A year after war broke out in Ethiopia’s Tigre region, conflict in the country is intensifying. In this episode of The Conversation Weekly podcast, we talk to two experts about the deteriorating humanitarian situation in Tigre and the international community’s response to the conflict.
And we hear from a researcher who found that reusable food containers aren’t always better for the environment than disposable ones.
“In my 30 years of experience in complex emergency settings, this has been one of the most terrifying struggles I have faced.” Mukesh Kapila, Professor Emeritus of Global Health and Humanitarian Affairs at the University of Manchester in England and a former UN official, condemns the tactics used by the Ethiopian military during the war. “When you wage a total war you are waging a war of destruction. That’s why many people, myself included, call the conflict a genocidal conflict.”
The war in Tigre began in early November 2020 when forces loyal to the Tigre People’s Liberation Army (TPLF) attacked an Ethiopian army post in the regional capital Mekele. The Ethiopian army responded with brute force to suppress the rebellion. Several other armed groups have been involved in the year-long conflict, including soldiers from neighboring Eritrean, fighting on behalf of the Ethiopian government.
This week, a joint investigation by the Ethiopian Human Rights Commission and the United Nations Human Rights Office said all sides committed human rights violations in the war, and that war crimes may have been committed.
Fighting between Tigris and federal forces has intensified in recent weeks. The Ethiopian military has struck Mekele with a series of air strikes since mid-October. Meanwhile, the TPLF claimed to have made regional gains in the neighboring Amhara region. On 2 November, the Ethiopian government declared a state of emergency, with reports suggesting that the Tigrayan army may consider marching on the Ethiopian capital, Addis Ababa.
Tigre remains under blockade by the Ethiopian Army, including communications. Kapila says that for the past several months, “every single form of human interruption you can think of, and which I’ve seen only in stages in places around the world, has now been practiced on an orderly basis in Tigre.”
It has become very difficult for the United Nations and other humanitarian organizations to help the needy. In late October, Ethiopian air strikes forced a United Nations humanitarian aid flight to turn back to Tigre. This was followed by the expulsion of seven UN officials earlier this month.
Kapila lamented that UN officials in Ethiopia’s capital, Addis Ababa, had gotten themselves into a situation where “they are being kicked around and thrown out like a football”. He says it is “a reflection of the poor quality of leadership in both the UN system’s Addis Ababa as well as the eventual UN leadership of Antonio Guterres in New York.”
Read more: Decades of development gone in one year: Tigre’s health system collapses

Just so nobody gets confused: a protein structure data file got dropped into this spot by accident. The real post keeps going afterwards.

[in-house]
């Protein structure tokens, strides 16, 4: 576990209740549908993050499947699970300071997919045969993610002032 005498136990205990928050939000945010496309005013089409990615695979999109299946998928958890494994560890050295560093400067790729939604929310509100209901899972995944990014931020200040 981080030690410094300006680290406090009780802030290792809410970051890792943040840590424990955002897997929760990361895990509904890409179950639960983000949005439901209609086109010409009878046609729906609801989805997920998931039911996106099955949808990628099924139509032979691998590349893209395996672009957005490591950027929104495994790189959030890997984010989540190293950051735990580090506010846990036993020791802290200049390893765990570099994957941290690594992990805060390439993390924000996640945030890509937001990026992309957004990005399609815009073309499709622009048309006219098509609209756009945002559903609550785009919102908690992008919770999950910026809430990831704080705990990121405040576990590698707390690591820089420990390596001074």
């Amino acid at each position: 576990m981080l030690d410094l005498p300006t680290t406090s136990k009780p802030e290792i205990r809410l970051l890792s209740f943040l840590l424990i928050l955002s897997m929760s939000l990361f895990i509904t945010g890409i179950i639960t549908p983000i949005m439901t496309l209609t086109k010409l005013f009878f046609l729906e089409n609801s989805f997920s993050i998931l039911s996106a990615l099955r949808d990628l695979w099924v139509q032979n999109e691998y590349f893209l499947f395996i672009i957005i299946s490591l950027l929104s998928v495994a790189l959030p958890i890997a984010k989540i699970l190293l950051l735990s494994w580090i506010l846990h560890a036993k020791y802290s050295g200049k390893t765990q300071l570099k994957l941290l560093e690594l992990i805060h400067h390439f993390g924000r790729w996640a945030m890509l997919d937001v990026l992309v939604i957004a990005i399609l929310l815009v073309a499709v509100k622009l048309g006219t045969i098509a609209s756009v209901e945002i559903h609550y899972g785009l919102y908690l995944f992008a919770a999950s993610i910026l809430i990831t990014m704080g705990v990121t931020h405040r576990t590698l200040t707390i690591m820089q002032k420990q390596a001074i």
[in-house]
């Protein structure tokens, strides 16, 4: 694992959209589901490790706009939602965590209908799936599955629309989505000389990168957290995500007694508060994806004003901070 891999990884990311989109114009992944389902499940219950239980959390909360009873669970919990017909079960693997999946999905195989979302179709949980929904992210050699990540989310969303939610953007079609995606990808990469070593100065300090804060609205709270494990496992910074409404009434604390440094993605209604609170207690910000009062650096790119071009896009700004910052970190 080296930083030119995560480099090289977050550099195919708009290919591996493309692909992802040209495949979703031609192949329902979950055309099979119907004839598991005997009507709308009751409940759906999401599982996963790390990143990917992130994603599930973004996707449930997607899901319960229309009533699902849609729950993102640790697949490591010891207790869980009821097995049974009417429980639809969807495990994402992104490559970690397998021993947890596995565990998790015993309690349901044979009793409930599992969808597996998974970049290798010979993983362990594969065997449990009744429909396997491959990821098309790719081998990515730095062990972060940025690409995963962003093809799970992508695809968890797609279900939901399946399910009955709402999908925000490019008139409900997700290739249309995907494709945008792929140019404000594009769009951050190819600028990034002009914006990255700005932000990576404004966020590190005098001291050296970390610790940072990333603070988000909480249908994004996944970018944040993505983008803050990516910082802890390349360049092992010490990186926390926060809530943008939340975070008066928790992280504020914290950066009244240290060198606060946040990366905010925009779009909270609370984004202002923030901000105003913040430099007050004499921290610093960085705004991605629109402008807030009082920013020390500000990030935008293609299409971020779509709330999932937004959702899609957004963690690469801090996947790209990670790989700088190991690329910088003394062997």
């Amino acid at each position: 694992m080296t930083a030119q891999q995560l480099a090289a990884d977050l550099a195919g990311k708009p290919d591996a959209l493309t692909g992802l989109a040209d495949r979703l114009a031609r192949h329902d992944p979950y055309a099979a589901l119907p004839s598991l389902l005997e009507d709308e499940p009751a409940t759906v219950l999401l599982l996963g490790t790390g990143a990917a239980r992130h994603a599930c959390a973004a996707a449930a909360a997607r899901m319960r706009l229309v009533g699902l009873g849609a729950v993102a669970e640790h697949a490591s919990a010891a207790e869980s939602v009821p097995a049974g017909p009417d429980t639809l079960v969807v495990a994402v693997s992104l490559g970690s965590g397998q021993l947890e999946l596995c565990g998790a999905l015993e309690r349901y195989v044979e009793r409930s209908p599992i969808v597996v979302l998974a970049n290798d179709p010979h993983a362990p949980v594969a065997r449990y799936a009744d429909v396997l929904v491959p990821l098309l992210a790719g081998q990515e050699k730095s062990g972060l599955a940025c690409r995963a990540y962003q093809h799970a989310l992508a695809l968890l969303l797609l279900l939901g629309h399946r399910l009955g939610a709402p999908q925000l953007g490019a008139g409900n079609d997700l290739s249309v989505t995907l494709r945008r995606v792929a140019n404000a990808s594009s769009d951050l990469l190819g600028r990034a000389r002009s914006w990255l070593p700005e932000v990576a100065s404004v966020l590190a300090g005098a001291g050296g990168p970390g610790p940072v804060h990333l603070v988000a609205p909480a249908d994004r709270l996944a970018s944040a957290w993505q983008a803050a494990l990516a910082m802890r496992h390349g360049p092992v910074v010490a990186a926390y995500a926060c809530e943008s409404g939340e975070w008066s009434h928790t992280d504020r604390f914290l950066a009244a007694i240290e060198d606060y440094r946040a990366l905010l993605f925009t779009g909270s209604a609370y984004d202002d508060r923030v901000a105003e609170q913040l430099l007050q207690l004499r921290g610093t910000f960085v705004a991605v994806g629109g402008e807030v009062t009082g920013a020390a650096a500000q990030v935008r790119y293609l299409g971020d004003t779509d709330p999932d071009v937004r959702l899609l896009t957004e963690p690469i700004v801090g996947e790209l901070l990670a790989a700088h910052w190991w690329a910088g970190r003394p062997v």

Within the Tigre, famine is already killing people. Amnet Negash, a PhD candidate at the University of Ghent in Belgium and an assistant professor at Mekele University, spoke to Ghana-based Godfred Boffo, one of the hosts of The Conversation’s Pasha podcast.
Negash has been part of a team that is using satellite images and telephone interviews with colleagues on the ground to monitor the food situation at Tigre. Their research indicates that in late August, just before harvest time, “20–30% of the land was left fallow”, compared to about 5% in previous years. While some farmers were killed, others were denied access to their land, or their farm equipment was looted or oxen were slaughtered.
On top of this, Negash says that most of the land is not projected to have a proper crop yield this year. With swarms of desert locusts already reported in the vicinity, they fear the food crisis could get worse. “Famine not only kills you outright, but it also makes people more likely to die of simple disease,” says Negash.
In our second story, we talk to Alejandro Gallego Schmid, senior lecturer in circular economy and life cycle sustainability assessment at the University of Manchester, who studies the environmental impact of plastic food containers and the difference between reusable or single-use. Their analysis indicates how often you need to reuse a container for it to be more eco-friendly than a one-time-use, Styrofoam container. The results are quite surprising.
And Nicole Hasham, environment and energy editor at The Conversation in Australia, recommends some analysis involving the COP26 climate summit in Glasgow.
This episode of The Conversation Weekly was produced by Mend Marivani and Gemma Ware, with sound design by Eloise Stevens. Our theme music is by Neeta Saral. you can find us on twitter @TC_audioon Instagram, at theconversationdotcom or via email. You can also sign up for The Conversation’s free daily email here.
Newsclips from Reuters, DW, News, WION, DW, CBS News, France24 and Al Jazeera English in this episode.
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